Yes I said, yes I will
Falling for the Celtic Knights of the Sea’s annual Bloomsday fest
I’m ashamed to admit I’ve never read Ulysses, or even attempted it. As an avid reader of classics with at least some Irish blood, I somehow skipped that prerequisite along the way. I always figured I’d get to it some day but have thus far been too intimidated to tackle James Joyce’s notoriously thick magnum opus.
I found new inspiration to finally read the book, considered by many to be one of the greatest works of English literature, in this year’s Bloomsday celebration at the Blue Room. Every June 16 Joyce devotees worldwide celebrate the novel with readings, music and dramatic reenactments. June 16 represents both the day in 1904 when the novel takes place as well as Joyce’s first date with his wife to be, Nora Barnacle.
With a limited knowledge of the novel gleaned from Trivial Pursuit questions and omnipresent cultural references, I was even a little intimidated attending Bloomsday, fearing I’d be lost among all the knowing references and exposed as an imposter, the equivalent of being made to wear lipstick at The Rocky Horror Show.
My fears, of course, were ungrounded. Bloomsday is more than just a celebration of one man and one work, but in a larger sense a celebration of Irish culture. It’s like St. Patrick’s Day for people who read—sans leprechauns, green Budweiser and mounted police.
Glasses of Guinness flowed freely among a crowd that spanned generations, and I didn’t witness a single incident of intellectual snobbery leading up to the nearly sold-out show. The local Bloomsday celebration is organized by a committee of local Joyce junkies and the Celtic Knights of the Sea, a local non-profit dedicated to Celtic culture.
Frank Ficarra, a retired Chico State English instructor who has been involved with the local Bloomsday since its inception, began the evening with a brief address about his own experience with the novel and its importance.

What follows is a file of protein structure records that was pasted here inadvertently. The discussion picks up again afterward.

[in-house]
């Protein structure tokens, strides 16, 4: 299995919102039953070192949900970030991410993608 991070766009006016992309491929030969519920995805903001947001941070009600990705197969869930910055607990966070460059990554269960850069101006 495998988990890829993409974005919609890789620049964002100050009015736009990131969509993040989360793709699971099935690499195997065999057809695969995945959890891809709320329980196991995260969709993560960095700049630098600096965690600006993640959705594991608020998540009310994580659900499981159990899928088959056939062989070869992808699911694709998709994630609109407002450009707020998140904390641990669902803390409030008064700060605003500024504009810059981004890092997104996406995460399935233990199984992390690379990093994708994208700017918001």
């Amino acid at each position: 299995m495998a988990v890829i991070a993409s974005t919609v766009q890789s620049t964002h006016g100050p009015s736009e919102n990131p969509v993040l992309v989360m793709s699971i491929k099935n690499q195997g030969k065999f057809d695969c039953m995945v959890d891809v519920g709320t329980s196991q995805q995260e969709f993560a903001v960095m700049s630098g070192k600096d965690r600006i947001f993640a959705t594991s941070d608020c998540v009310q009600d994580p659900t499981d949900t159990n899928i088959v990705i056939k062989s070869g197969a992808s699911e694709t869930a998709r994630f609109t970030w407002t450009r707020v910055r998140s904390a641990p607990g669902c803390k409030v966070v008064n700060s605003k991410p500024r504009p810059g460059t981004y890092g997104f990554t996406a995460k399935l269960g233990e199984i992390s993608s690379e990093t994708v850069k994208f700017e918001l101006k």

Then the first of many musical numbers began, as the 10-member Celtic Knights of the Sea Men’s Choir, many still swinging glasses of the black stuff, sang “The Rising of the Moon,” a ballad about an 18th-century battle between Irish rebels and English occupiers.
As the program notes mention, Joyce was a musician himself, and constantly referenced music in his writings. Entire books have been written about the musical allusions in Ulysses, which amount to hundreds of songs and whole passages written to emulate musical forms. Musical pieces running the course of the night ranged from more traditional Irish tunes from the Knights choir to an operatic piece (Scarlatti’s Il Pompeo aria, “O cessate di piagarmi”) by Andrew Hahn and David Dura (piano, vocals). Adding a feminine touch to the mostly masculine voices was Lisa Valentine performing “Young May Moon.”
Audience members were guided through a loose retelling of Ulysses via live dramatic reenactments book-ended by a pre-recorded short film called “A Bar in Chico.” The narrative of this version of Ulysses, which is based on Homer’s Odyssey, had two Chico State lit students, played by Keilana Decker and Kenny Kelly, magically transported into the novel upon entering the back bar at Duffy’s Tavern. The students provide insight into the action as portrayed by Knights and Blue Room vets. Sure it was kitschy and vaguely Magic Schoolbus-esque, but well done and it served a purpose. It introduced the uninitiated while entertaining those more familiar with the book.
Another Chico State English professor, Clark Brown, read an original piece he wrote called “Rooftop Ruminations,” and Loki Miller and Steve Swim did a comedic bit called “No, That’s a Bad Thing.”
Four students from Chico’s Oliver Academy of Irish Dance—Lindsay Chamberlain, Erica Mendoza, Shannon Tennison and Abby Zuppan—provided the most exciting moments of the night. The young women performed two dances, a slip jig and a reel, that incited the audience to clap along and give them a standing ovation.
Bloomsday’s climax came in the form of Jodi Rives Meier’s impassioned performance of Molly Bloom’s soliloquy. In the last 50 pages of the book Molly, the cheating wife of Leopold Bloom, the book’s protagonist, recounts a lifetime of sexual liaisons. By the time Rives Meier reached the book’s final word—“Yes!”—I’d overcome any fear of Ulysses and added it to the top of my summer reading list. By next June 16, I hope to leave the lipstick at home.